I'm amazed I was able to see Jean-Pierre Melville's L'armée des ombres (Army of Shadows, 1969) (long story; suffice to say someone made a last-minute call and allowed me to take the thirty-minute drive in time to catch the very last screening of a weeklong commercial run) and even more amazed--considering that I've already seen it some five or more years ago--to find myself coming out of the theater fairly shaken.
It's a great film, not just because it's a great thriller but because it shows, in incredibly painstaking detail, the increasingly claustrophobic state of mind the film's heroes endure, the vast noose tightening gradually on their collective necks. The pressure on these handful of men and women is enormous--they carry out formidable organizational challenges (monitoring Nazi movements; organizing secret landings and parachute drops; getting downed Allied pilots out of France) under great difficulty and incredible danger (the repair of a faulty radio is a big issue--you can't just send it to a shop). And the slightest slip can be fatal; keeping a picture of your daughter in your wallet can have tremendous consequences. At the same time the Allies never give them enough guns to work with (though they're only too happy to provide the guerillas with more radio transmitters, as if talk was what's really needed (in a Melville film?)). Even the simple act of crossing the channel into England is an elaborate ordeal--the trip starts by rowboat in the dead of night and continues via submarine; the return is via a nighttime parachute drop, flown through anti-aircraft barrage.
Melville ratchets up the suspense with his elegantly spare camera style, unobstrusive yet in many ways adversarial to his characters' objectives and desires. Two men under arrest sit in a waiting room; the camera swings around from beside them to just above and behind the Nazi guard's head, as if measuring the distance between the two captives and freedom (or death). Resistance fighters hatch a dangerous plan to spirit a captured comrade away by disguising themselves as a nurse and her two officer escorts; when the plan fails the camera lingers on their faces, as if daring them to betray even the slightest hint of remorse (no dice; the nurse (a magnificent Simone Signoret) snaps out a brisk "Heil Hitler!" salute and turns away). A man and his fellow captives are led into a vast tunnel, with a machine gun at one end and a wall at the other (make it to that wall, and you win the dubious privilege of staying alive long enough to be included in the next batch of condemned); the camera follows the man's run, as if hoping to capture the moment when he drops dead.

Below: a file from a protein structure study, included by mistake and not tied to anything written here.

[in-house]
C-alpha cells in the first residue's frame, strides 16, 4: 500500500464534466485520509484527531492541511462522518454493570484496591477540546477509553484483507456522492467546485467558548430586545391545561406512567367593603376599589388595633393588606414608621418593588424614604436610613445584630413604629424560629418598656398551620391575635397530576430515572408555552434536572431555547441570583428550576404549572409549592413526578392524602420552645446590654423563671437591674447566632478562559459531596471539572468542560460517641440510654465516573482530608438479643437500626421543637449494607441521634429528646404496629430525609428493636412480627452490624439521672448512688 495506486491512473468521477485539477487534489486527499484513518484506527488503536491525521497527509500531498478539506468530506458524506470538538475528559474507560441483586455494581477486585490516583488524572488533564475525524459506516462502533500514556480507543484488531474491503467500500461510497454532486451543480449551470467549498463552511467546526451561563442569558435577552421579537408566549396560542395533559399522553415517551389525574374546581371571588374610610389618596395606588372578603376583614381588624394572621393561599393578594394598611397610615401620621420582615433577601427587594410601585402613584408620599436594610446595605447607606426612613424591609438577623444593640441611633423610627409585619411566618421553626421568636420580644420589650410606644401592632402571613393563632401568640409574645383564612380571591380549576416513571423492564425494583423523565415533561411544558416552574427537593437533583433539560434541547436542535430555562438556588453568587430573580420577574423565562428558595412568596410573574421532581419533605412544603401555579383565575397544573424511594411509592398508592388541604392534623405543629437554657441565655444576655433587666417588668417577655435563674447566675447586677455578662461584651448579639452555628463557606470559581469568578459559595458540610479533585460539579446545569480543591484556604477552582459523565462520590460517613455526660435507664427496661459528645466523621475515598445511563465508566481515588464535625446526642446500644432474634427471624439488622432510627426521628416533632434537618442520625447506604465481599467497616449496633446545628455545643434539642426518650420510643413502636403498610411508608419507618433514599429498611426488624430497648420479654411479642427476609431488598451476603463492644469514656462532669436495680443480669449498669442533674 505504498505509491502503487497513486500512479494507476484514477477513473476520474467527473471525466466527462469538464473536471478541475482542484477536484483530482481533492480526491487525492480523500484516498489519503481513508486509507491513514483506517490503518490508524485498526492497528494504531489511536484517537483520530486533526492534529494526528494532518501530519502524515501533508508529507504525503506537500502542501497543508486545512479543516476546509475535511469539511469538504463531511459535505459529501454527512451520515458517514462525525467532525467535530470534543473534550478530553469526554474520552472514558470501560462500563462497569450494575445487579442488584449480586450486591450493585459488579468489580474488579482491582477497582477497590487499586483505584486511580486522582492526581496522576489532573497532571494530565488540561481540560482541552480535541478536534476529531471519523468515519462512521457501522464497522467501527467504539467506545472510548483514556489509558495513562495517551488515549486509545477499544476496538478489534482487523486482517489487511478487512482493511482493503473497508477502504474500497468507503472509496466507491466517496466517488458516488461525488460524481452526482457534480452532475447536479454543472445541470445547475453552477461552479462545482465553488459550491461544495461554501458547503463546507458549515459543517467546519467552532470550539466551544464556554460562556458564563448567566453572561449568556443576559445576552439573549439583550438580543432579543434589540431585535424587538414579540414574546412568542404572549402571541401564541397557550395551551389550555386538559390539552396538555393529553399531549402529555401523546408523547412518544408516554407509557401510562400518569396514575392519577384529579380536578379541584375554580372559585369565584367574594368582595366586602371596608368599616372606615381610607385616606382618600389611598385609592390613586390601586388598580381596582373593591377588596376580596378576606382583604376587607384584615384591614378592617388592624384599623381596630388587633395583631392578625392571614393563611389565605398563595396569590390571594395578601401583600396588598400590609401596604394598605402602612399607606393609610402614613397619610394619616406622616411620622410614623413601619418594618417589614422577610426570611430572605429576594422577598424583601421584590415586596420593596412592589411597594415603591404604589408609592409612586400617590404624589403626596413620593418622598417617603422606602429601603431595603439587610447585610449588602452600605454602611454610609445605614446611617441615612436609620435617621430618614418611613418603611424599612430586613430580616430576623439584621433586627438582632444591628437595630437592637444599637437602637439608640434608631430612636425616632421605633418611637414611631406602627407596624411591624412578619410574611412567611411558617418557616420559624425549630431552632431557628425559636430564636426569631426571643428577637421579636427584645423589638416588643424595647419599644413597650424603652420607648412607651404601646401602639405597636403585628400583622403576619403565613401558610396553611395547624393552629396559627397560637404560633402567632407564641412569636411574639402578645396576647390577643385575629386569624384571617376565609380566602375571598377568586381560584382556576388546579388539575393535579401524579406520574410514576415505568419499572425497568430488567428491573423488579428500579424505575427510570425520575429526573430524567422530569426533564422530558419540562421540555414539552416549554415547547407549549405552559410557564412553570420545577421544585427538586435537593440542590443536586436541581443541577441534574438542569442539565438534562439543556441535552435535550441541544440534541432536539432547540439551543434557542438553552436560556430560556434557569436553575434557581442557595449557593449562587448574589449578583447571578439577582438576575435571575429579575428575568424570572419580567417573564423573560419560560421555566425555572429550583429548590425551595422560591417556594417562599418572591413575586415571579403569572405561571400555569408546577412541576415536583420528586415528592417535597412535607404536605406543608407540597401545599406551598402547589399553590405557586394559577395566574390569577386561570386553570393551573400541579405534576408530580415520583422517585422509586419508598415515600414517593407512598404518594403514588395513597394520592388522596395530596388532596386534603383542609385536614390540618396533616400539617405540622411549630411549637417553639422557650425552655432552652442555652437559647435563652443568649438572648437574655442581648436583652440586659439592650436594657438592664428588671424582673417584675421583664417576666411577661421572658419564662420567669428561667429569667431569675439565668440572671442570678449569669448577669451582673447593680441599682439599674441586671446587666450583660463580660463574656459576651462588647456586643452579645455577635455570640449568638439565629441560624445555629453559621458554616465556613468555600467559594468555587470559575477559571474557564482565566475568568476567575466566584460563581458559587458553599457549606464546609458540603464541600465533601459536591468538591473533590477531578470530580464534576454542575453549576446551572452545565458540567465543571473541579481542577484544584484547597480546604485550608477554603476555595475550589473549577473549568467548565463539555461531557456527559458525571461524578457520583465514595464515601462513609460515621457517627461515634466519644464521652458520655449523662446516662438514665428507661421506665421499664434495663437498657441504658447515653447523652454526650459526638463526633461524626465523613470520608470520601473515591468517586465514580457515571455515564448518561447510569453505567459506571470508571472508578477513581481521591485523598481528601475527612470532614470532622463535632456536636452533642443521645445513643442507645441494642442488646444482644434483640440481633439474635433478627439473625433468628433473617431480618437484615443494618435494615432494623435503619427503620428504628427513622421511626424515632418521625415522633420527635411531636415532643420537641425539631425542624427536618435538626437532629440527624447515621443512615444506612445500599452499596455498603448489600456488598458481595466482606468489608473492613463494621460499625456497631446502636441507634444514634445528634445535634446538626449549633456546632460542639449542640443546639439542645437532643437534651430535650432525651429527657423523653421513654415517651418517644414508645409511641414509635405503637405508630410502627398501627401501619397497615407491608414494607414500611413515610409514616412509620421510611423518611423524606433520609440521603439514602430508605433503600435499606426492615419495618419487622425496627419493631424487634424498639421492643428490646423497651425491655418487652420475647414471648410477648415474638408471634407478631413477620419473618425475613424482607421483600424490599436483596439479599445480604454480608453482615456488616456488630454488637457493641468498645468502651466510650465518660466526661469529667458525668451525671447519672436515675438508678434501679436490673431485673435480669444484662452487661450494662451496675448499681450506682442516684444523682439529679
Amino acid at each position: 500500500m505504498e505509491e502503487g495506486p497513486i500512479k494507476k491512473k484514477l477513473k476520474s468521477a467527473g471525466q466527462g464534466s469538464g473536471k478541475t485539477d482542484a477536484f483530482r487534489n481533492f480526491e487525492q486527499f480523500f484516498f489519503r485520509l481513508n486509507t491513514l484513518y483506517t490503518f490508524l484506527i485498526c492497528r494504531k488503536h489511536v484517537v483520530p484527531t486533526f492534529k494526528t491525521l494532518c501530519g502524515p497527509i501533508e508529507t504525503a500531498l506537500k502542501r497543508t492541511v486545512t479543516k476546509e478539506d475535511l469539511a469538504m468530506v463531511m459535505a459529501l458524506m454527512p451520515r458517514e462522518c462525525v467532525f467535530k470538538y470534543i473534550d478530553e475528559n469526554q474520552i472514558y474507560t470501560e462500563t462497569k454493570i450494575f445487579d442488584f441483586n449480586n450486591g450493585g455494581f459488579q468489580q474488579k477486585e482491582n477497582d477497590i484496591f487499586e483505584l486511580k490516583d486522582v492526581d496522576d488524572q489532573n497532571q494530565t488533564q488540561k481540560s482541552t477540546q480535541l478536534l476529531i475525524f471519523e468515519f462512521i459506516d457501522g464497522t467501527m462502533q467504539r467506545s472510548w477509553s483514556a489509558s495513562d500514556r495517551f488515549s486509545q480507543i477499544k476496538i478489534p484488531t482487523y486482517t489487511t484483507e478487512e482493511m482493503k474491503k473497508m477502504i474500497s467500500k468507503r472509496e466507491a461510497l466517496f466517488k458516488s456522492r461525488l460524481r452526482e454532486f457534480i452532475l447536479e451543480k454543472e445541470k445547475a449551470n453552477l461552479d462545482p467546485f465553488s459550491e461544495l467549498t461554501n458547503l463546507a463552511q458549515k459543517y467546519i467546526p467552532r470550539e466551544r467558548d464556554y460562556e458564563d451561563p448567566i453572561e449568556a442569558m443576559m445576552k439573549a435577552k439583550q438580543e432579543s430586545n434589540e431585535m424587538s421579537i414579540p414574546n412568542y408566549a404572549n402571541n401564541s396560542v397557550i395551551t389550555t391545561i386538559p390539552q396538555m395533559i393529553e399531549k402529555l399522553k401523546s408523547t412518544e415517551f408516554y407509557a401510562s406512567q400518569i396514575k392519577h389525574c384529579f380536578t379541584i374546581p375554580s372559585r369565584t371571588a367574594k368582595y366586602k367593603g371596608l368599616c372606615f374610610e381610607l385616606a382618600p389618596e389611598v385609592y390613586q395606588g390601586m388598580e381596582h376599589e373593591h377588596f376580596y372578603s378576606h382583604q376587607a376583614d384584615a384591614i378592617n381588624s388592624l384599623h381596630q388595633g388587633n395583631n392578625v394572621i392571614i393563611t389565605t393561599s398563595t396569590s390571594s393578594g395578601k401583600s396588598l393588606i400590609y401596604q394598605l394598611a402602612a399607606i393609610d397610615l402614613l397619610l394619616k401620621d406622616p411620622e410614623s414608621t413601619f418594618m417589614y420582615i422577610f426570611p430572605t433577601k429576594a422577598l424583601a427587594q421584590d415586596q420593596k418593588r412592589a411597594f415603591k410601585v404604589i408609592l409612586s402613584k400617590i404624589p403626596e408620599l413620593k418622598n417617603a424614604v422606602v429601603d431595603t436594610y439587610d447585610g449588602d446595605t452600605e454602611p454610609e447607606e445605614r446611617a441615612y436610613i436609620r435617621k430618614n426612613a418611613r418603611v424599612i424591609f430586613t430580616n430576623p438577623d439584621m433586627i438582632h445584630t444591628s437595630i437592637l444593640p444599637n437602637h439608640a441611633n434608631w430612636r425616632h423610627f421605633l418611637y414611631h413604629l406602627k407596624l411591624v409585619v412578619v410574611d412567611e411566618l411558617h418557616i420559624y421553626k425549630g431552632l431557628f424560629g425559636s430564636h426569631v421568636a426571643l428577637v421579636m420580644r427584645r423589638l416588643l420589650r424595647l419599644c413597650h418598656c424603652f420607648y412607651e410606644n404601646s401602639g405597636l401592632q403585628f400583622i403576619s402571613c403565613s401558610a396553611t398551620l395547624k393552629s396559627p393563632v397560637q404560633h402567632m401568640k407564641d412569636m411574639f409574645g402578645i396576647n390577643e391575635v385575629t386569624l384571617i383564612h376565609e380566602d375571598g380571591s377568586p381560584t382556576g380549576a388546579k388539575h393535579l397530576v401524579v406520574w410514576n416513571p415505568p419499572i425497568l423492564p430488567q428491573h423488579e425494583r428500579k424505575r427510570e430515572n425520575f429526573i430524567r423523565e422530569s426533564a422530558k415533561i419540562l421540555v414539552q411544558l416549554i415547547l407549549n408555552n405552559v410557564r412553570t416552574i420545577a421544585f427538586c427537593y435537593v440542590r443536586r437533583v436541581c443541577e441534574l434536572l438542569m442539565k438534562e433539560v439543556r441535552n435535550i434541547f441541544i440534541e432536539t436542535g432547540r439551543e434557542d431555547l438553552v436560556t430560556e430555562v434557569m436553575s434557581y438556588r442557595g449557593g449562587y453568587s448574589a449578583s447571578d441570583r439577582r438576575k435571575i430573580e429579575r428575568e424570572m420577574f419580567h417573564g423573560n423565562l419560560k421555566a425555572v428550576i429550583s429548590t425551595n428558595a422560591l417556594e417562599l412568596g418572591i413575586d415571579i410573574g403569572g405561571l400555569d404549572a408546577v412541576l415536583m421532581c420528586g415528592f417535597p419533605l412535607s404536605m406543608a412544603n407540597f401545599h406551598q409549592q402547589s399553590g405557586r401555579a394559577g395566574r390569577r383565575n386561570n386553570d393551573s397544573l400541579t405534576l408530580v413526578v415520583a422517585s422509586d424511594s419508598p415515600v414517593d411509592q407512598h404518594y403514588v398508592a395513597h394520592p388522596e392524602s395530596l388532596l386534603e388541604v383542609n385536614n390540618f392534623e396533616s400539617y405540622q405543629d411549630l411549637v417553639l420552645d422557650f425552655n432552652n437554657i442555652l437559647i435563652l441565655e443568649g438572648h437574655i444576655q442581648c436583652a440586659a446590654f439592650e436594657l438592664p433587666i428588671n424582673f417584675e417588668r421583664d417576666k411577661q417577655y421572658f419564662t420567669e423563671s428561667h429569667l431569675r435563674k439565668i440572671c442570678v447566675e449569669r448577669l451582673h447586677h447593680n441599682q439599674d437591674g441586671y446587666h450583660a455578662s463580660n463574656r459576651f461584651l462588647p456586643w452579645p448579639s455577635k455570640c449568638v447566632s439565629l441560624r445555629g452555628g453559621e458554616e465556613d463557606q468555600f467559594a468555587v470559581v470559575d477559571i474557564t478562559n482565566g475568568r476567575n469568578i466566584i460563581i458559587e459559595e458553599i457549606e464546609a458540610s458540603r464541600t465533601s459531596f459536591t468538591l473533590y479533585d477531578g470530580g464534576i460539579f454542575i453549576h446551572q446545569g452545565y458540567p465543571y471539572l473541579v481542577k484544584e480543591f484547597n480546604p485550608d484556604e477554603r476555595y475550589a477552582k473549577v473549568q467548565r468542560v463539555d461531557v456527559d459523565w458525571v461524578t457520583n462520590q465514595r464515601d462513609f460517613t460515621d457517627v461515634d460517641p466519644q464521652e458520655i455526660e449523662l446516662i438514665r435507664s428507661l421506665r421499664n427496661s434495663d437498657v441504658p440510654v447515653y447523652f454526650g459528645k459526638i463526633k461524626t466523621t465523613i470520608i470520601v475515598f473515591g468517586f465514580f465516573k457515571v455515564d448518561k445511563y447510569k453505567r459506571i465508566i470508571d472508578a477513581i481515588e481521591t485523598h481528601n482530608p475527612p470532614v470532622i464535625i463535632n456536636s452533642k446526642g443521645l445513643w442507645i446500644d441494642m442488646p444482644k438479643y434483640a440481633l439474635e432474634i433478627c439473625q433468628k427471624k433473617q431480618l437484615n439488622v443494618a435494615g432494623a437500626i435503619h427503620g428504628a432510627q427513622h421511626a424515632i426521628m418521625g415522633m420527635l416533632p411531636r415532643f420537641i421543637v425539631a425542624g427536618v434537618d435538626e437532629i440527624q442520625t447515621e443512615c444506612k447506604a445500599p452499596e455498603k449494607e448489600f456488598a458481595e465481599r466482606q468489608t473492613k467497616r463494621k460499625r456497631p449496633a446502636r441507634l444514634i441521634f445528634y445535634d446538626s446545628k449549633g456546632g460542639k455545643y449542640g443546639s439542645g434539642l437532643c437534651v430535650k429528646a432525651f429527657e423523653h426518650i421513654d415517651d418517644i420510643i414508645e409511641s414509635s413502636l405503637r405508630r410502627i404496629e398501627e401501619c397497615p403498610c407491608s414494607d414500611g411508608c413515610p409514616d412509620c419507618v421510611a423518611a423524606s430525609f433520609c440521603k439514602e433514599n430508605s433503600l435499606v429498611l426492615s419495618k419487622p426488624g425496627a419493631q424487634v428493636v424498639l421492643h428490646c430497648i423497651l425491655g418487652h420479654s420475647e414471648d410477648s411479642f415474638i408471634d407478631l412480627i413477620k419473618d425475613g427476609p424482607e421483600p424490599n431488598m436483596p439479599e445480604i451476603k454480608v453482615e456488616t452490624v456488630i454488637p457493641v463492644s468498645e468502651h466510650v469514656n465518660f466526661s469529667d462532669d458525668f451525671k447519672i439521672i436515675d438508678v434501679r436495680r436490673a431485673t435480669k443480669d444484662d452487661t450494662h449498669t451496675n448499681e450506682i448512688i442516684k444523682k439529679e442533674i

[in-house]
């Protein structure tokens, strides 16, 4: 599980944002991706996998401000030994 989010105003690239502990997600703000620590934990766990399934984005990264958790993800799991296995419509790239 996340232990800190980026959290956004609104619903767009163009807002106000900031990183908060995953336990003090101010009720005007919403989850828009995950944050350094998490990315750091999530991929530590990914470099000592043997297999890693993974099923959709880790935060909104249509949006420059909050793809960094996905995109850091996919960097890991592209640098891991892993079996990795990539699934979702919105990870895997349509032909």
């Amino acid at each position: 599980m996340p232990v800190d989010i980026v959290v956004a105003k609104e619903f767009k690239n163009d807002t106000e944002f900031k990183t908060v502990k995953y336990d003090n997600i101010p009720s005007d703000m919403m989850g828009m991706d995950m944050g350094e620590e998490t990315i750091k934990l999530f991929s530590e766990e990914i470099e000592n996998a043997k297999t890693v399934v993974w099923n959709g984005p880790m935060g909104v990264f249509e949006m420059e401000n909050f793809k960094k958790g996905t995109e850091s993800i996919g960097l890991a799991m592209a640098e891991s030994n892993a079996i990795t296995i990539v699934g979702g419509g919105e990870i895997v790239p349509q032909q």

Strangest of all is how closely Melville draws parallels between this group of brave conspirators and the taciturn gangsters he's famous for. A French Resistance fighter, apparently, struggles with much of the same challenges a criminal does--he must carry out activities while evading capture; when captured, he must make every effort to break out of prison. He must change cars while fleeing pursuit, be ruthless in eliminating stool pigeons, and--should the house next door suddenly turn out to be occupied by a family--carry out a murder in as quiet a fashion as possible.
Maybe the crucial difference is that a gangster is in it mainly for the profit; Resistance fighters are in it because they feel it's right (the most reward they get to enjoy is the aforementioned torturously hazardous trip across the channel for a medal and a brief shopping spree in London)--not much of a difference, but Melville hangs his entire picture on it. God forbid that they talk about their motives, or about why they do it (that's why the offer of more radios is such a funny joke), but the conviction gradually seeps into you, as you watch their determinedly inexpressive faces, that these are no ordinary men--or they used to be ordinary, but their ordeal has transformed them. This cat-and-mouse chase may seem like a game, but it's one they have played for far too long, and for far too high stakes; they're past the point where they can even dare think of stopping.